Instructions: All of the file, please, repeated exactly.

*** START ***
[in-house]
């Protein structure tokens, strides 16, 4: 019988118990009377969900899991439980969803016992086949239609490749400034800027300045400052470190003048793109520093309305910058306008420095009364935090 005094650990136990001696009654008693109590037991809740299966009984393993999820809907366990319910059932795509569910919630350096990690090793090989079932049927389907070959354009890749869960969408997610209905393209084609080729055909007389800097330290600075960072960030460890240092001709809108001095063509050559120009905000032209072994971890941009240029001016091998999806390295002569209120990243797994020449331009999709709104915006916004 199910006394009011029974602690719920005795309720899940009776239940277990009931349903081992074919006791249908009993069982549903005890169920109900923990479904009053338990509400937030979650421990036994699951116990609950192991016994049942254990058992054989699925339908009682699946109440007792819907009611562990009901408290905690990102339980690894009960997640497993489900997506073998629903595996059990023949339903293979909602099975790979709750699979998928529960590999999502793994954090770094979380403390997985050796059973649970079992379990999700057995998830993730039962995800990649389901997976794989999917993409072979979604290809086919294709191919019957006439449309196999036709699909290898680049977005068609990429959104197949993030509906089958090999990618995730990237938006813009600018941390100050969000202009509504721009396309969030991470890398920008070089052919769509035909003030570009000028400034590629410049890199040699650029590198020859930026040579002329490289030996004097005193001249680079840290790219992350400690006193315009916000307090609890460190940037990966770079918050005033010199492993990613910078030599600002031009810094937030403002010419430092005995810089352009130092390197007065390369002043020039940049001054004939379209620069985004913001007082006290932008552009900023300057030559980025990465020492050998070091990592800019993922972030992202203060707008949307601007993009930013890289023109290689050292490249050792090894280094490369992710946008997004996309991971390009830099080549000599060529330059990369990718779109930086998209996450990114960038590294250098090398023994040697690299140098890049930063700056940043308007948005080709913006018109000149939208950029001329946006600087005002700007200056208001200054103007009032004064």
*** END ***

[in-house]
């Protein structure tokens, strides 16, 4: 019988118990009377969900899991439980969803016992086949239609490749400034800027300045400052470190003048793109520093309305910058306008420095009364935090 005094650990136990001696009654008693109590037991809740299966009984393993999820809907366990319910059932795509569910919630350096990690090793090989079932049927389907070959354009890749869960969408997610209905393209084609080729055909007389800097330290600075960072960030460890240092001709809108001095063509050559120009905000032209072994971890941009240029001016091998999806390295002569209120990243797994020449331009999709709104915006916004 199910006394009011029974602690719920005795309720899940009776239940277990009931349903081992074919006791249908009993069982549903005890169920109900923990479904009053338990509400937030979650421990036994699951116990609950192991016994049942254990058992054989699925339908009682699946109440007792819907009611562990009901408290905690990102339980690894009960997640497993489900997506073998629903595996059990023949339903293979909602099975790979709750699979998928529960590999999502793994954090770094979380403390997985050796059973649970079992379990999700057995998830993730039962995800990649389901997976794989999917993409072979979604290809086919294709191919019957006439449309196999036709699909290898680049977005068609990429959104197949993030509906089958090999990618995730990237938006813009600018941390100050969000202009509504721009396309969030991470890398920008070089052919769509035909003030570009000028400034590629410049890199040699650029590198020859930026040579002329490289030996004097005193001249680079840290790219992350400690006193315009916000307090609890460190940037990966770079918050005033010199492993990613910078030599600002031009810094937030403002010419430092005995810089352009130092390197007065390369002043020039940049001054004939379209620069985004913001007082006290932008552009900023300057030559980025990465020492050998070091990592800019993922972030992202203060707008949307601007993009930013890289023109290689050292490249050792090894280094490369992710946008997004996309991971390009830099080549000599060529330059990369990718779109930086998209996450990114960038590294250098090398023994040697690299140098890049930063700056940043308007948005080709913006018109000149939208950029001329946006600087005002700007200056208001200054103007009032004064």